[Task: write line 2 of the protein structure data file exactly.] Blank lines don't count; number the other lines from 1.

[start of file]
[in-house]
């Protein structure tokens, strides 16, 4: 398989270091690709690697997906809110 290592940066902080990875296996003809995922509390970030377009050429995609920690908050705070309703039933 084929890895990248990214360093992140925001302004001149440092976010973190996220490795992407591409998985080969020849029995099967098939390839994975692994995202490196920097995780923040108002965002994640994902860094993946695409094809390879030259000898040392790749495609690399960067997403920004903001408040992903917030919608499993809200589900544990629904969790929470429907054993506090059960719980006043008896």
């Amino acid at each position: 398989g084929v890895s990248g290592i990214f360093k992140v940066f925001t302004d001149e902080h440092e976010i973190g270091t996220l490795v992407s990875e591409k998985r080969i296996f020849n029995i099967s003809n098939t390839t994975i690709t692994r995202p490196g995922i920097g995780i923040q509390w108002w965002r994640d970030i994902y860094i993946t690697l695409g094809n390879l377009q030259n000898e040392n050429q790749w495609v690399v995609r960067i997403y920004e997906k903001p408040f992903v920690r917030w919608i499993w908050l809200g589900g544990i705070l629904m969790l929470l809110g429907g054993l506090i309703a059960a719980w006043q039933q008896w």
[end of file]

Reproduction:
């Protein structure tokens, strides 16, 4: 398989270091690709690697997906809110 290592940066902080990875296996003809995922509390970030377009050429995609920690908050705070309703039933 084929890895990248990214360093992140925001302004001149440092976010973190996220490795992407591409998985080969020849029995099967098939390839994975692994995202490196920097995780923040108002965002994640994902860094993946695409094809390879030259000898040392790749495609690399960067997403920004903001408040992903917030919608499993809200589900544990629904969790929470429907054993506090059960719980006043008896």